We stipulate that you spend at least an hour. The question, then, remains whether being unconscious at 0HP is “more strenuous” than eating, drinking, reading, tending to wounds.

No, it’s not more strenuous. An unconscious character, by rule, can neither take actions nor move. (PHB pp.291-292, “Appendix A: Conditions”) Eating, drinking, reading, tending to wounds are actions–no, not in the combat-economy sense, but in the plain-language sense.*

Perhaps, though, the mere state of being at 0HP, struggling autonomously to stay alive while mortally wounded is more strenuous? But you’re not struggling to stay alive, you’re stable; you’re not in mortal danger and you’re resting so calmly that in d4 hours you’ll have regained a hit point. (PHB pp.197-198)

Having met all the prerequisites of a short rest, you gain the benefits of a short rest. This includes, per “Short Rest,” the ability to regain hit points through the expenditure of Hit Dice.

But “Short Rest” says the character spends Hit Dice. To do that doesn’t the character need to be conscious? It doesn’t say so. If you can tell me what it looks like when a character spends a Hit Die–in game!–then perhaps we’d have to conclude that the character can’t do it while unconscious. But Hit Dice are a metagame concept, methinks, and it’s strange to ascribe their operation to the character.

Something being “strange” to me shouldn’t sway you. But this should: contrast the requirements for a short rest with those for a long rest. The long rest has similar time and activity requirements described. Then there’s this:

A character must have at least 1 hit point at the start of the (long) rest to gain its benefits. (PHB p.186, “Long Rest”)

The designers were clearly thinking of exactly this situation, for when else is a character at 0HP? And they explicitly state that 0HP can’t be the start of a long rest, but they conspicuously don’t state that 0HP can’t be the start of a short rest.

“Doesn’t that moot the “regain 1HP in 1d4 hours clause?” Nope. Imagine a character with no HD to spend–they’ve got to wait the full d4 hours. Or a player could choose not to spend the HD and, instead, save them for later.


* – see also every time you’ve been sleeping vs. every time you’ve been awake.

dnd 5e – Can monsters with a teleport ability grab enemies to teleport them both?

dnd 5e – Can monsters with a teleport ability grab enemies to teleport them both? – Role-playing Games Stack Exchange

dnd 5e – What is the point of the “Grasping Undergrowth” effect of the spell Druid Grove?

The 6th level spell Druid Grove (XGE p.154) lets the caster pick various effects for the targeted area. One of the possible effects is

Grasping Undergrowth: You can fill any number of 5-foot squares on the ground that aren’t filled with fog with grasping weeds and vines, as if they were affected by an entangle spell.

And the Entangle spell works the following way:

Grasping weeds and vines sprout from the ground in a 20-foot square
starting from a point within range. For the duration, these plants
turn the ground in the area into difficult terrain.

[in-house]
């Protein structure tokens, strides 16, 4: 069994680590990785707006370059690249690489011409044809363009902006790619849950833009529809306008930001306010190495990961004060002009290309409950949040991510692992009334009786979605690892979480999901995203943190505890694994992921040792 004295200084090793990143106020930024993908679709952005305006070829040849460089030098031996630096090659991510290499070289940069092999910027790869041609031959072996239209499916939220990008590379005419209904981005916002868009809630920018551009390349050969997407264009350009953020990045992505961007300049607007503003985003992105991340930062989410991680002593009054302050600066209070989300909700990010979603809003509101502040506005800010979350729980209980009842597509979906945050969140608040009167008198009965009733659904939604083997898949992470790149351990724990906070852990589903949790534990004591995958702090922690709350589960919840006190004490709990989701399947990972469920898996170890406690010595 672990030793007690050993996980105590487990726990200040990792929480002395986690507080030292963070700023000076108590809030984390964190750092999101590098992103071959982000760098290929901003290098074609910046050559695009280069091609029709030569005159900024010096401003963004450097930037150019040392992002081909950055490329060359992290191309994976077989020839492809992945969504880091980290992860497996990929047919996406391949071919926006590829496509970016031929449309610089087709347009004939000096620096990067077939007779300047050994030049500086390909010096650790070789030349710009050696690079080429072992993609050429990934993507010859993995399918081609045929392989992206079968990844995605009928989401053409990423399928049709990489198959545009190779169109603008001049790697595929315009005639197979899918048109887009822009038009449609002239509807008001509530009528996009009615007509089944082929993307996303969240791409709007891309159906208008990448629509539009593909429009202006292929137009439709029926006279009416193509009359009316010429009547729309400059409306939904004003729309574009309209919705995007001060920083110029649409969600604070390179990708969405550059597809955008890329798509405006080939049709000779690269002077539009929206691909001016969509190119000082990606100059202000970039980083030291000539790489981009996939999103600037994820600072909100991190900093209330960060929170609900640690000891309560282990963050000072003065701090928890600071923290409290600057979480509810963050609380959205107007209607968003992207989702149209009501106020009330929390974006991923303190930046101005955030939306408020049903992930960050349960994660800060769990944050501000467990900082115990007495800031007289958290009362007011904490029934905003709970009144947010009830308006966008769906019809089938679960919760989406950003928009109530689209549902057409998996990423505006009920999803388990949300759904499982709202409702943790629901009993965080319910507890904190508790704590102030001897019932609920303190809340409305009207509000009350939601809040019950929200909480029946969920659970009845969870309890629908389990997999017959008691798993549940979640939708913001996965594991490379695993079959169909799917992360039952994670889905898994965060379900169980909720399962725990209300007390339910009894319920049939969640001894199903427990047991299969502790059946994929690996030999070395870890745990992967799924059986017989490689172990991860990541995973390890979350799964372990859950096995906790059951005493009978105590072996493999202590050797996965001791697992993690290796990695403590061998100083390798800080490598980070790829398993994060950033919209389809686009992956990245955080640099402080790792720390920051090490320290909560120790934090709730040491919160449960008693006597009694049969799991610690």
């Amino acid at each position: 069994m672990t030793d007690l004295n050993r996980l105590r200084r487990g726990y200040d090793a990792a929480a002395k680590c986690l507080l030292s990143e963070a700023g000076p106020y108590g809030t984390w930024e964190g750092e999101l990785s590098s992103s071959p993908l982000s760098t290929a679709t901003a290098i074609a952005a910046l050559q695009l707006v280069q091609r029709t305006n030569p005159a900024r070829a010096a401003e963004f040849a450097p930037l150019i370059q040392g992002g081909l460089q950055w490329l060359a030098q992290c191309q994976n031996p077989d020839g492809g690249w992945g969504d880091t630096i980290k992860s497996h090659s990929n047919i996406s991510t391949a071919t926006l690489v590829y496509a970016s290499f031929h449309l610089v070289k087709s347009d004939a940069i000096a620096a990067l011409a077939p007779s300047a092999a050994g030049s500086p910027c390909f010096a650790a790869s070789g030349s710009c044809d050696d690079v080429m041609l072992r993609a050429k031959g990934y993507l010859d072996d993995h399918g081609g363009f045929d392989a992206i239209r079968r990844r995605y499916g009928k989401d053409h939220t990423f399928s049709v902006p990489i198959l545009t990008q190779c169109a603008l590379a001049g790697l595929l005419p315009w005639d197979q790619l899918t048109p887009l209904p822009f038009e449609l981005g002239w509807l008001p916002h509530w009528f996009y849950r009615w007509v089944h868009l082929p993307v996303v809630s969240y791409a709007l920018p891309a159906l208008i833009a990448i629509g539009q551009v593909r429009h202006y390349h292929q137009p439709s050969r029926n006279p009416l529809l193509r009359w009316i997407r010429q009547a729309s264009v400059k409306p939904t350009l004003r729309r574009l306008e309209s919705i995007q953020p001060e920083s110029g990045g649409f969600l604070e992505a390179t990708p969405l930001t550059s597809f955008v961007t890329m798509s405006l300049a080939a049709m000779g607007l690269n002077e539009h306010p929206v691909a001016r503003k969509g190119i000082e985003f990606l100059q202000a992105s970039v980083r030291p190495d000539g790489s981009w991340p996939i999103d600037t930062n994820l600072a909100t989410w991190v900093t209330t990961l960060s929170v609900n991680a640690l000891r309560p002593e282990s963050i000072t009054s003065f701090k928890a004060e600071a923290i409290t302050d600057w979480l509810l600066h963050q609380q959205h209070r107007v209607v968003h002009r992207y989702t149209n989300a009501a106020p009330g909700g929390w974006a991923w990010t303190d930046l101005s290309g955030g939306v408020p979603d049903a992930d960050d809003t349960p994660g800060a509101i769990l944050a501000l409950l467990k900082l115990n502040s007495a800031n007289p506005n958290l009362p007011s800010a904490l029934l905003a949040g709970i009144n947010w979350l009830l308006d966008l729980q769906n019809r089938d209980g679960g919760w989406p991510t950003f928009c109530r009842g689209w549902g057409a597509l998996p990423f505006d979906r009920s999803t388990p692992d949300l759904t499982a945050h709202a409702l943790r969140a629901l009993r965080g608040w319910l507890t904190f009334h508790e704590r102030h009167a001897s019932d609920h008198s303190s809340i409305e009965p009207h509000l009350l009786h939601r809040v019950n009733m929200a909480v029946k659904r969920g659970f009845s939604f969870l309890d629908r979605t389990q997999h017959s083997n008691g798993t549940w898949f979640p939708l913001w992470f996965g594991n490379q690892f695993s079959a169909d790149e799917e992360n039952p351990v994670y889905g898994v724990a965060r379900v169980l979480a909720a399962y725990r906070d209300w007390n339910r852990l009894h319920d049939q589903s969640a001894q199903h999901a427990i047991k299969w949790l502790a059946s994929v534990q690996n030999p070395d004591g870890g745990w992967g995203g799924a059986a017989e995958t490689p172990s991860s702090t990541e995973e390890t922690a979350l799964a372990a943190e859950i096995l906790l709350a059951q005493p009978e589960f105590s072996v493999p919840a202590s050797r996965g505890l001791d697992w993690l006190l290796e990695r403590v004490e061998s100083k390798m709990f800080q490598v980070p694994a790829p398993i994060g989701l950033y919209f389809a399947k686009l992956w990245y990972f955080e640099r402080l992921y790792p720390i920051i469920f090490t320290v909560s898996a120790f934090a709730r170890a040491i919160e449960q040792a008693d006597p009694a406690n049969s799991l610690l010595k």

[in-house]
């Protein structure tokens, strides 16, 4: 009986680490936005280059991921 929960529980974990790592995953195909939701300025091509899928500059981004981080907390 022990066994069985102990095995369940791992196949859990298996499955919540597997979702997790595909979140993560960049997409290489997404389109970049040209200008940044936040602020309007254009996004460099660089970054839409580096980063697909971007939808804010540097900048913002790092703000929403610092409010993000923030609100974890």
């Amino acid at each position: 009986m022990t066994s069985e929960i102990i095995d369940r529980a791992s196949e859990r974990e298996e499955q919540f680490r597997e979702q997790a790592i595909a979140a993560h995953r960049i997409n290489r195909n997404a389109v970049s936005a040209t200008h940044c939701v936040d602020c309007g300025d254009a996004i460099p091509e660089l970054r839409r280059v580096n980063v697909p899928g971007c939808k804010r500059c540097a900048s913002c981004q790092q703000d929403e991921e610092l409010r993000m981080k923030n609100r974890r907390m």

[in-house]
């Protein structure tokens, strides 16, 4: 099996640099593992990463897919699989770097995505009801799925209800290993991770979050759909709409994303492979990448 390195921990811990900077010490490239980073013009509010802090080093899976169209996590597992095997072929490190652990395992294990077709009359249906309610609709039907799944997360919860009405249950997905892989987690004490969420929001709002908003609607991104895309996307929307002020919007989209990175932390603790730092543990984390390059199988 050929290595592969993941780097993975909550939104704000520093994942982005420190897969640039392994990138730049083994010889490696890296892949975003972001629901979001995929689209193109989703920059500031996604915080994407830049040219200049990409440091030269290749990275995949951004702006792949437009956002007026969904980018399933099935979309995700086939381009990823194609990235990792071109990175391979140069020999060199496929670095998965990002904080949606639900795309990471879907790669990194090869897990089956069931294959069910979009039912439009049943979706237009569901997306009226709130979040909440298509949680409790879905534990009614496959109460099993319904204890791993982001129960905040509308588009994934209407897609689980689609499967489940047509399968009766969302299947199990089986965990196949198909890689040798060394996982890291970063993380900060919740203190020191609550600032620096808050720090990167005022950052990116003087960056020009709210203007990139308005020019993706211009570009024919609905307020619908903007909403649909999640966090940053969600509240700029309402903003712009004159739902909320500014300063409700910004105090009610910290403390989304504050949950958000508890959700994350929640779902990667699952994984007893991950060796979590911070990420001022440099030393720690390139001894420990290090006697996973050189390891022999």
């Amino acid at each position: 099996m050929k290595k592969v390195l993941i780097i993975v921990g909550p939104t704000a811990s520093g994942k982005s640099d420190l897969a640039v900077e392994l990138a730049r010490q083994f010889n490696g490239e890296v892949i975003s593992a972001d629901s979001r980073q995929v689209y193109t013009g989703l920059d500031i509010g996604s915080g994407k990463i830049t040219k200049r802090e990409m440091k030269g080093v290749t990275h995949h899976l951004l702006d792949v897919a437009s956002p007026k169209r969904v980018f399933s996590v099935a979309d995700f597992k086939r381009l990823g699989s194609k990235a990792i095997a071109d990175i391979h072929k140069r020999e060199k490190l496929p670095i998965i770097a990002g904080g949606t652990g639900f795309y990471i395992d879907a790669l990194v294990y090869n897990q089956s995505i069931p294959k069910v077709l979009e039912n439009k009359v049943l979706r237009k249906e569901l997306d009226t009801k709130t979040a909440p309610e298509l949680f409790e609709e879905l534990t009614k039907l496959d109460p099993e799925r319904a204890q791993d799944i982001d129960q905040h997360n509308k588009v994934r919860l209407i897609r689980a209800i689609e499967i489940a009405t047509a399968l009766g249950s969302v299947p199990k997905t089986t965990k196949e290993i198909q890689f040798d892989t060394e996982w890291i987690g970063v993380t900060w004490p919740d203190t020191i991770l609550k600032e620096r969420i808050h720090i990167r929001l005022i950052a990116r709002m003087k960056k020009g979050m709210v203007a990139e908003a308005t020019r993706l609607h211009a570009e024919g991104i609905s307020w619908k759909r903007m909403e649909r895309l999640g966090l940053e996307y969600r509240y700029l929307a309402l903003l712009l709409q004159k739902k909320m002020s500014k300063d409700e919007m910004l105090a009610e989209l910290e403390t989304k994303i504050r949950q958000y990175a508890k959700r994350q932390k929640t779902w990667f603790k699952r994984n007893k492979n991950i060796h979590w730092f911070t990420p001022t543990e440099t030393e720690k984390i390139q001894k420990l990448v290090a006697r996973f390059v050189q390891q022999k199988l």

A creature in the area when you cast the spell must succeed on a
Strength saving throw or be restrained by the entangling plants until
the spell ends

Since Druid Grove has a casting time of 10 minutes, it seems unlikely that you could successfully cast it during a combat encounter to activate the restraining effect from the Entangle spell (which has a casting time of only one action) and instead only get the difficult terrain. But difficult terrain is also overshadowed by another feature of the Druid Grove, “Solid Fog” that among other effects also causes “every foot of movement through the fog costs 2 extra feet”, which overshadows the 1 extra foot caused by regular difficult terrain.

So, why would one choose to use the Grasping Undergrowth effect at all? (apart from the role-playing aspect of being able to use it as seats or a bed)

dnd 5e – What are the rules for making constructs other than golems?

If a PC wants to make a golem specifically, the various Manuals of Golems have them covered. That’s pretty clear in the rules (Dungeon Master’s Guide, page 180).

However, there don’t appear to be many rules for how a PC can create constructs other than golems, such as animated suits of armor. (Page 129 of the Dungeon Master’s Guide talks about how much material, time, and money is needed for magic items of known ratings – common, uncommon, rare, very rare, and legendary. However it is not clear whether animated suits of armor are “common,” and possibly each Dungeon Master is supposed to make a campaign-specific ruling.)

(Animate Object lasts only 1 minute. Obviously a construct should be more-or-less permanent, and I’m used to how other editions handle converting temporary effects into permanent ones via a permanency spell or something similar, but permanency doesn’t appear to be in 5e.)

So how is someone supposed to create constructs other than golems? The Animated Objects entry in the Monster Manual (p. 19) says:

Animated objects are crafted with potent magic to follow the commands of their creators.

Where are the rules for this potent magic? Does the game just leave it up to DMs to to define this “potent magic” via homebrewed rituals, new Manuals types, and whatnot?